Cherokee Nation citizen Brian Barlow encourages youth to get involved


Last updated 5/21/2018 at 2:27pm

Cherokee Nation

Cherokee Nation citizen Brian Barlow

TAHLEQUAH, Okla.-Cherokee Nation citizen Brian Barlow is using his last term on the National Congress of American Indians Youth Commission to share his story and encourage other Native youth to get involved.

"I was so honored and humbled to have been elected to this position by my fellow Native youth and am so thankful for the support of my family, community and tribe," said Barlow, of Tahlequah. "There are countless Native youth out there making a difference in their communities every day. Our youth are amazing, intelligent, creative and powerful."

Barlow, 24, has been active in several Cherokee Nation programs, including the tribe's Tribal Youth Council and the 2017 Remember the Removal Bike Ride. Later that same year, he was awarded the Dreamstarter grant from Running Strong for American Indian Youth, which he will put to use by integrating the Cherokee language into the signage at the Walmart in Tahlequah.

"Today's Native Youth are members of the seventh generation, and they are making a difference every day," Barlow said. "The NCAI Youth commission works to gather and strengthen these voices. We must stand together, we must hold each other close, and we must never give up."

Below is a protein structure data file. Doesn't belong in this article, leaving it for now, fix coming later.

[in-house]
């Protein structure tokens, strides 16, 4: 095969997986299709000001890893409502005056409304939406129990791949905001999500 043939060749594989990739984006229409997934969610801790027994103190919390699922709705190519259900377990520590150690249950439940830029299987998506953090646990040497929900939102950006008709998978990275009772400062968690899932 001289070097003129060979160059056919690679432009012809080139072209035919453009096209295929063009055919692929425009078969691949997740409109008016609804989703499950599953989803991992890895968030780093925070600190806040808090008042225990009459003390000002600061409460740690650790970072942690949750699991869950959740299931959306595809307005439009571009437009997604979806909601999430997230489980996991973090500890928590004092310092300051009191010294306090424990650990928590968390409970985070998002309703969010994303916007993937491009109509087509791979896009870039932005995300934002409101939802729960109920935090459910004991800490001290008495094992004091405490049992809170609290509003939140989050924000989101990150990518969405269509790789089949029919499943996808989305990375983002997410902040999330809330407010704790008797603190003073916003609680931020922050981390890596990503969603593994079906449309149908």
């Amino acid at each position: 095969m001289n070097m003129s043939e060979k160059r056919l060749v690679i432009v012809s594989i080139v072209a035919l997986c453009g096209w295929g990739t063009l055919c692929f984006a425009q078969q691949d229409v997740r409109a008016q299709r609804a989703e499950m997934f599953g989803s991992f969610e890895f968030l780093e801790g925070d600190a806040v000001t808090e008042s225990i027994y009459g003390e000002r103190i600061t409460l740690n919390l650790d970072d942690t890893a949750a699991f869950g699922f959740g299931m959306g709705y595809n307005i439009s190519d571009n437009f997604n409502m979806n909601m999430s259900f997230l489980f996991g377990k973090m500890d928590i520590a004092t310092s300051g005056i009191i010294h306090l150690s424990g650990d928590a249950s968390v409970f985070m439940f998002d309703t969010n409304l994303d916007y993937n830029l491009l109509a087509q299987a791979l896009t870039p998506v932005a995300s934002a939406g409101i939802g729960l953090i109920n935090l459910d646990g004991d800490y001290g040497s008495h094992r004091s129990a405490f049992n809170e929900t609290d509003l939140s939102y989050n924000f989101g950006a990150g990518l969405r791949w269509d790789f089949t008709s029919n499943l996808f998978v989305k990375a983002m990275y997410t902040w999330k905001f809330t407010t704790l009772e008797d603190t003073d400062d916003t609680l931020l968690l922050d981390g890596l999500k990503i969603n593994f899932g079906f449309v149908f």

As current male co-president of the commission, Barlow will complete his four-year term in October.

"We commend Brian on the great work he has accomplished and for the example he has set for other Cherokee youth. He has certainly put his leadership skills and drive to work here in the Cherokee Nation," Secretary of State Chuck Hoskin Jr. said. "We always encourage our youth to stand up and exercise their voices, and the NCAI Youth Commission is one of many great ways to do that."

The NCAI Youth Commission was established in 1997 as a way for Native youth to be empowered and have a voice on issues that affect them. The commission also serves as an opportunity for networking and leadership development.

Registration is now open for American Indian or Alaskan Native youth ages 16-23 to learn about the NCAI Youth Commission through a three-day webinar, in preparation for the upcoming October election.

For more information about the NCAI Youth Commission, visit


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